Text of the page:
The median 21 days on the market in February 2016 was far faster than January’s 33 or February 2015’s 32.


CES 2016 (the Consumer Electronics Show) concluded last weekend, showcasing new products to make our homes “smarter.” describes “spectacular growth from products like a smart mirror from Haier that delivers news and weather and connects to other appliances; connected spoons; and diet scales” to help mainstream “smart homes.”

1950s washer adNot long ago, we thought we were technologically savvy by having a programmable thermostat, an automated sprinkler system, and an electric garage door opener. Well, back in the 1950s, an automatic washing machine was the great time-saving device. Welcome to the Twenty-teens. A smart home is a connected home.

By the way, one product is not enough to make home “smart.” To achieve this status, you need at least three different categories of smart products within a house. According to a year-end poll, “Smart Home Marketplace Survey,” the most recognized categories are smart security (locks, sensors, and alarm systems), temperature (thermostats and fans), lighting (bulbs and lighting systems), and safety (fire/CO2 detectors and nightlights).

What’s Being Used Now

451 Research identifies the top three products owned by current users of smart home tech as being a smart thermostat (41%), smart indoor cameras (28%) and door/window motion sensors (28%). However, this paper didn’t include entertainment as a category.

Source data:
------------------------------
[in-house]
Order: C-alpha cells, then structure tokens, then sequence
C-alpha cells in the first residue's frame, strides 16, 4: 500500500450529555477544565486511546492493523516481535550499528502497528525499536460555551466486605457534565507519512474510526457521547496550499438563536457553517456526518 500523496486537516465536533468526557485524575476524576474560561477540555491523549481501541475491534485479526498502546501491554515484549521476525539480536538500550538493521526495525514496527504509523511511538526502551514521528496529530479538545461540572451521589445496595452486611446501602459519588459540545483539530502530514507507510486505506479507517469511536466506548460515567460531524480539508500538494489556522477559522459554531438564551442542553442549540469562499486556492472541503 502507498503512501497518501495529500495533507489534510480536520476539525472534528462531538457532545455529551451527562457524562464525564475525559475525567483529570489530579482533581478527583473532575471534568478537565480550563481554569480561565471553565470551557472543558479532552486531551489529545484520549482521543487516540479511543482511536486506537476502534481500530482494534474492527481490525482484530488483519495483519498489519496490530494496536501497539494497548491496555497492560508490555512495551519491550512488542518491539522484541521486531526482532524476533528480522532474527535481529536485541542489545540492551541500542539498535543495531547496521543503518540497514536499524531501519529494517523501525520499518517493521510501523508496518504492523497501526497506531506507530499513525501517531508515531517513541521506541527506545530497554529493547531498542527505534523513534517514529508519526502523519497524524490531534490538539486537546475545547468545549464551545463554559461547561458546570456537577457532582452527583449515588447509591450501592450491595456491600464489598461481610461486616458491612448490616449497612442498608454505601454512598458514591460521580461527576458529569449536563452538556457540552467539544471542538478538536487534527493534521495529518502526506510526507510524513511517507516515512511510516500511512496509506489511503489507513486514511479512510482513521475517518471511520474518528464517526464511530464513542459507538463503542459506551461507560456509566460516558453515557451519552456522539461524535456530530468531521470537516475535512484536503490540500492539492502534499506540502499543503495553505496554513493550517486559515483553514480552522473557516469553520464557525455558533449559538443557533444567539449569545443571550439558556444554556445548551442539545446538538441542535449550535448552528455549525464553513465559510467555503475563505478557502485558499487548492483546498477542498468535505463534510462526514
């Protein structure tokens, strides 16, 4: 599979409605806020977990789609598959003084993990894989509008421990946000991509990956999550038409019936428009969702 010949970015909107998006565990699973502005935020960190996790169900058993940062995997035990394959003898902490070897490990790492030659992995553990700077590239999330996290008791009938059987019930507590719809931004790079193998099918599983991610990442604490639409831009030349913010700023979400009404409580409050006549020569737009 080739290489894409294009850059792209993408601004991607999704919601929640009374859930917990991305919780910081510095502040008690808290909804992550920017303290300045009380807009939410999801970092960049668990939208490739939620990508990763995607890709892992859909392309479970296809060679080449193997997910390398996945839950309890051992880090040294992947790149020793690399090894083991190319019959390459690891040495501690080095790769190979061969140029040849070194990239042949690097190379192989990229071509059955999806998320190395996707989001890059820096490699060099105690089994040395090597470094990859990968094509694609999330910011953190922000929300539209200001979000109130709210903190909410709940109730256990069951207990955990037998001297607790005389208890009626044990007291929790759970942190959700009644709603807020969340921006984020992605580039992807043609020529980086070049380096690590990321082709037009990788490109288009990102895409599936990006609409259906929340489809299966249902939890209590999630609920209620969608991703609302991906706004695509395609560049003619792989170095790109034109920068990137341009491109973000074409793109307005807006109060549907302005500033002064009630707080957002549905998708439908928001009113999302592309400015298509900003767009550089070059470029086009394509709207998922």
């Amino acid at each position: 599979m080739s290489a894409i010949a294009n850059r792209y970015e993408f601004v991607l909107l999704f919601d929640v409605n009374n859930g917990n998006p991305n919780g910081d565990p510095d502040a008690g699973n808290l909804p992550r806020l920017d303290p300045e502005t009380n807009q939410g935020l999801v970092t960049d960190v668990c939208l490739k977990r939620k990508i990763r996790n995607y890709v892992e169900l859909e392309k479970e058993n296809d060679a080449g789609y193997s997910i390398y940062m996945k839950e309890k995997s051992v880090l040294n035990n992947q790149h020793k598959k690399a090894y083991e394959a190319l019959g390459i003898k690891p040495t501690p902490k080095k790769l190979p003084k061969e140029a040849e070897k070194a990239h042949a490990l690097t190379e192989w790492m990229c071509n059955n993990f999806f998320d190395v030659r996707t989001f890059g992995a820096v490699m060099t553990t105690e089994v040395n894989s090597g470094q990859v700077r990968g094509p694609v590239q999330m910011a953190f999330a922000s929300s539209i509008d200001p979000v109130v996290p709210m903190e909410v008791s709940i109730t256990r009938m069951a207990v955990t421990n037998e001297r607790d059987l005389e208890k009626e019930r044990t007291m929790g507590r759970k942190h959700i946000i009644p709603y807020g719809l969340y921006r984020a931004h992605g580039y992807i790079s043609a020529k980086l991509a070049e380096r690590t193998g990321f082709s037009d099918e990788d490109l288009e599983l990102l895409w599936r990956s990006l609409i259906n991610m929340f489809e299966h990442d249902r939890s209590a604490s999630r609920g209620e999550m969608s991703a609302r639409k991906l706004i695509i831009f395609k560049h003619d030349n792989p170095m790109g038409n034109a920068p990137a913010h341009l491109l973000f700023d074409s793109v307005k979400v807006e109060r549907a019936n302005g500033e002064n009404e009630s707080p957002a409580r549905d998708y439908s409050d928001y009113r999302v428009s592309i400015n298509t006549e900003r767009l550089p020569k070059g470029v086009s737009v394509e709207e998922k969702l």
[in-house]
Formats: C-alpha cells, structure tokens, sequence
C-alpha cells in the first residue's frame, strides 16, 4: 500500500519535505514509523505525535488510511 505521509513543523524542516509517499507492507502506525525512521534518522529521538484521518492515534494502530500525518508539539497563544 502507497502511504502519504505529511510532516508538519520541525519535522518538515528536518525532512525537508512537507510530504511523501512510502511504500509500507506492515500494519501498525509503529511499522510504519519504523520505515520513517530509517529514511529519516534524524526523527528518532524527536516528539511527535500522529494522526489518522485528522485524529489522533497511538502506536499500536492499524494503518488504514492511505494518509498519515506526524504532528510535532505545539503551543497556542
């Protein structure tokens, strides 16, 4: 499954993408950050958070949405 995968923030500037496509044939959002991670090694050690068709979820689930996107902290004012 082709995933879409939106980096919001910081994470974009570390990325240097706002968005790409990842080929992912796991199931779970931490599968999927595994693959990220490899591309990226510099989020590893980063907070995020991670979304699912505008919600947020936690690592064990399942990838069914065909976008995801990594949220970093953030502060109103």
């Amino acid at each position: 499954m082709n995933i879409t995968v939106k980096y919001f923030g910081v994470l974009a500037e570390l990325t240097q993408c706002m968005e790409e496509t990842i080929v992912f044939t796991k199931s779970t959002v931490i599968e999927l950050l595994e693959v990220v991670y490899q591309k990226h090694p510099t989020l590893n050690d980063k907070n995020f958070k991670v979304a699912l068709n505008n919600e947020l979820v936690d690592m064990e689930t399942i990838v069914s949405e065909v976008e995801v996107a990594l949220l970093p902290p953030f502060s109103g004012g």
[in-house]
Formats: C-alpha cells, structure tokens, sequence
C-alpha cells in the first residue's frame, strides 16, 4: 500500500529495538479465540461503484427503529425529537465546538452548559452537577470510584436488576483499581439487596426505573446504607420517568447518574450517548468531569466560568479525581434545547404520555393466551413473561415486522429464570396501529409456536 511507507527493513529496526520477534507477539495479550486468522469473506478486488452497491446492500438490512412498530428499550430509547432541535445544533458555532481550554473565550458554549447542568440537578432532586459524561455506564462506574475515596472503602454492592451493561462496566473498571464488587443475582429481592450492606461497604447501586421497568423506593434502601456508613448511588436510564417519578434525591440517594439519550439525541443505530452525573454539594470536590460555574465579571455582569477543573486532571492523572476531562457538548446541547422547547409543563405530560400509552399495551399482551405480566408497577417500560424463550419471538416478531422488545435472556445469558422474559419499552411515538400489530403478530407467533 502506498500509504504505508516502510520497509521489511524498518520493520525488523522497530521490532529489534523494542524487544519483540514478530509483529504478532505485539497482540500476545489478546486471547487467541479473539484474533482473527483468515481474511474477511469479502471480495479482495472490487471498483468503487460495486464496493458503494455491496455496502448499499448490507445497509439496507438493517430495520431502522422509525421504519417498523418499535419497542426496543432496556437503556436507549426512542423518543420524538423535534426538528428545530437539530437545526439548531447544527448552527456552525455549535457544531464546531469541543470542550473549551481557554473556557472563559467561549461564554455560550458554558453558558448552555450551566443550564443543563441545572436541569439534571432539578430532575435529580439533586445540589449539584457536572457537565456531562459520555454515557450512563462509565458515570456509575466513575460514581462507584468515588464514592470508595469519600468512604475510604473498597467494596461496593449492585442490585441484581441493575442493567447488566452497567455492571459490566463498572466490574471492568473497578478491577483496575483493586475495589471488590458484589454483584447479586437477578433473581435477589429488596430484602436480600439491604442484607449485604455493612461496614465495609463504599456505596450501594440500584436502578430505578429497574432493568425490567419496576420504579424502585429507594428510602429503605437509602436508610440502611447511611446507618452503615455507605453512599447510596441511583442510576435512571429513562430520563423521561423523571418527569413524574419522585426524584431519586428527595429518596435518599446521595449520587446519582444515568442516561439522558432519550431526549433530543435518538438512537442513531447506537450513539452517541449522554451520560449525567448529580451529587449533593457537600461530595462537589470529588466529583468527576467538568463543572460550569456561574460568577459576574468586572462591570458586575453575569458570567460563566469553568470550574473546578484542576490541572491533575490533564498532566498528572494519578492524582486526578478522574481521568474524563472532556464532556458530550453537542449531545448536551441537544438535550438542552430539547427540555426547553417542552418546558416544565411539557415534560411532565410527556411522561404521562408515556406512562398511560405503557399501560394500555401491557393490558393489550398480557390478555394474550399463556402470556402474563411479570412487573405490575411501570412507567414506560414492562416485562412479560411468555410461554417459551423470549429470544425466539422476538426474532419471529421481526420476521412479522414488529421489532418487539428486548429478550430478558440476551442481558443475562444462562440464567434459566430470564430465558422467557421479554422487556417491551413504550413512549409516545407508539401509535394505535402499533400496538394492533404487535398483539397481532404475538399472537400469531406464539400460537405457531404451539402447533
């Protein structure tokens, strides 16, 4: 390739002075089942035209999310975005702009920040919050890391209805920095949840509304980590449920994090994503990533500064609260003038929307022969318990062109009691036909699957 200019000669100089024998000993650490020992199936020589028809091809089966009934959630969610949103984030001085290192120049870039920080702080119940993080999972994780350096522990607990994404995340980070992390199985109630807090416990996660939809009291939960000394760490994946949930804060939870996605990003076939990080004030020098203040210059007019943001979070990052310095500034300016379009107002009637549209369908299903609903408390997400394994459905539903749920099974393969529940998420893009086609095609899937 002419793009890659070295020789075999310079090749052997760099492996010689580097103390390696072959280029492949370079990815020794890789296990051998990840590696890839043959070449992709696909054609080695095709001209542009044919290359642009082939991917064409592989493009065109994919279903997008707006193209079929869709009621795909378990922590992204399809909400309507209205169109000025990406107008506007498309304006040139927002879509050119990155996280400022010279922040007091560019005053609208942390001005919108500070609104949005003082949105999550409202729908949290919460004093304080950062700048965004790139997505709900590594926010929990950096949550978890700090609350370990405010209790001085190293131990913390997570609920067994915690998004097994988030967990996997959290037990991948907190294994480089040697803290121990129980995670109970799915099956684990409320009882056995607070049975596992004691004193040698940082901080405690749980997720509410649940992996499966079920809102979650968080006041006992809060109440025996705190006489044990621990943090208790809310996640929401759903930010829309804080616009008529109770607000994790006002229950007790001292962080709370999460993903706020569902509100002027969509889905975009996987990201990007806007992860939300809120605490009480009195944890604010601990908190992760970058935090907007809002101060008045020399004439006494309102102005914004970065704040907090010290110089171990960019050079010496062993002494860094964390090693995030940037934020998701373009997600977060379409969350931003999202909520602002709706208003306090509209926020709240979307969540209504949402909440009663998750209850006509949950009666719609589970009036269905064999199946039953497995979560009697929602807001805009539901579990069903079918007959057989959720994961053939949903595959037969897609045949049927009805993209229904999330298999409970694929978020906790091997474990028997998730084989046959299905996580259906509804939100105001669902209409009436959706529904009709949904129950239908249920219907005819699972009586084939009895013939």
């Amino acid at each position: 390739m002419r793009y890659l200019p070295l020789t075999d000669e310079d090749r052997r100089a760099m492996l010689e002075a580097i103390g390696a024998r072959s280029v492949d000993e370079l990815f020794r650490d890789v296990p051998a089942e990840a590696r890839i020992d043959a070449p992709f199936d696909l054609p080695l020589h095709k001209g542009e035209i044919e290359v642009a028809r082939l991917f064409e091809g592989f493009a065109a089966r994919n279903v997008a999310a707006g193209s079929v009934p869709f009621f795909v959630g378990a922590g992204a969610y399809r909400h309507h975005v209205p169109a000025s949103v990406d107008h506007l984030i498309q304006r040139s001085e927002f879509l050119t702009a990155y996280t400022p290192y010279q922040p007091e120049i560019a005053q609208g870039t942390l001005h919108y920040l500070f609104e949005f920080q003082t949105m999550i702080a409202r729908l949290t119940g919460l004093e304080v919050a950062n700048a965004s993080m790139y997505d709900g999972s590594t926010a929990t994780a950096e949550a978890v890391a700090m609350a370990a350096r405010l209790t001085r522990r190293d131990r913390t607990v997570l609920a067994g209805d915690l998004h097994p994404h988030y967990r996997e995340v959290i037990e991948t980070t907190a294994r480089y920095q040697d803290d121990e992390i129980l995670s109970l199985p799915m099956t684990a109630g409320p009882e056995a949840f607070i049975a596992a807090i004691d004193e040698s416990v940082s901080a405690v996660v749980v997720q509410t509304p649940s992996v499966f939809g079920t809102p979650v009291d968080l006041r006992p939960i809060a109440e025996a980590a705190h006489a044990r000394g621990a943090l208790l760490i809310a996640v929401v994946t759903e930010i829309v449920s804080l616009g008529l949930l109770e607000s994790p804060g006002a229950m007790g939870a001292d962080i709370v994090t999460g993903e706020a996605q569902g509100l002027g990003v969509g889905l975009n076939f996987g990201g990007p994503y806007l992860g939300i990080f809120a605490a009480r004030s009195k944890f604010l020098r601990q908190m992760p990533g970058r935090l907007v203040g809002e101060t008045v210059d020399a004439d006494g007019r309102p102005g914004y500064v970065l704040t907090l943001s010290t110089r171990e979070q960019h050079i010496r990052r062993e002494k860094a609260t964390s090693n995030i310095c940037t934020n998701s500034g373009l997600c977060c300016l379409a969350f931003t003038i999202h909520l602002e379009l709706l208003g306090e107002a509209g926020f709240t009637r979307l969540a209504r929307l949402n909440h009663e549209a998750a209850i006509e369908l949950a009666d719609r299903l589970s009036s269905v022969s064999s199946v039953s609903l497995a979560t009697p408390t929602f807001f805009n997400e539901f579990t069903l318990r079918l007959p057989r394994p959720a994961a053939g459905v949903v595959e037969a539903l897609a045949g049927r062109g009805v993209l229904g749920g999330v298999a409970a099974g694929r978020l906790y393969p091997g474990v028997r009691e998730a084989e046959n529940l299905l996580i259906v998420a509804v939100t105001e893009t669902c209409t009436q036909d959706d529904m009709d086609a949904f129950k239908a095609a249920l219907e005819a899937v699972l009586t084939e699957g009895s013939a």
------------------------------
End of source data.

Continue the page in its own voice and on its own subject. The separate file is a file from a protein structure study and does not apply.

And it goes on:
The Smart Home Marketplace Survey finds entertainment to be the gateway tech into the smart home habit. (Yes, 70% of people with smart home technology said buying their first smart home product made them more likely to buy another one.) Highest on the list of smart entertainment are TVs and speaker systems. Icontrol also noted a 55% surge in entertainment as a driver to smart home adoption between 1014 and 1015.

Desired Smart Home Devices

From iControl Networks “2015 State of the Smart Home Report”

Differences by Region (USA)

There are some interesting regional differences in the US according to Icontrol’s report in early 2015:

  • Homeowners in the Northeast had the highest likelihood among regions to purchase a connected home monitoring camera.
  • Southern homeowners were most interested in a connected thermostat and also wanted to communicate with their home appliances.
  • Those in the West had the highest likelihood to be interested in self-watering plants and were most excited about connecting their entertainment room to the house.
  • Midwestern homeowners were least likely among the regions to purchase a connected device, but if they did, they were most excited about connecting their kitchen.


The flip side of being connected is the fear that personal information may get stolen, according to Icontrol. Other identified concerns include the fear that data will be collected and sold and fear that their smart home tech will have too many bugs.

Selling a Home

New homes and the luxury market have led the way in smart home technology.

As we see more mainstreaming of smart home technology, we should expect to see connected devices being considered an “expected” feature in homes in the way that multi-paned windows have replaced with a single pane.

smart device imageAccording to the Smart Home Marketplace Survey, more than half the homeowners who were planning to sell their home would purchase or install smart home products, if they knew that doing so would make it sell faster. Pre-installed home tech that most attract home buyers are smart security (58%) and temperature (56%), while connected entertainment systems seem to be least appealing (29%).

What smart home tech do you already have? Do you plan to purchase new smart home tech this year?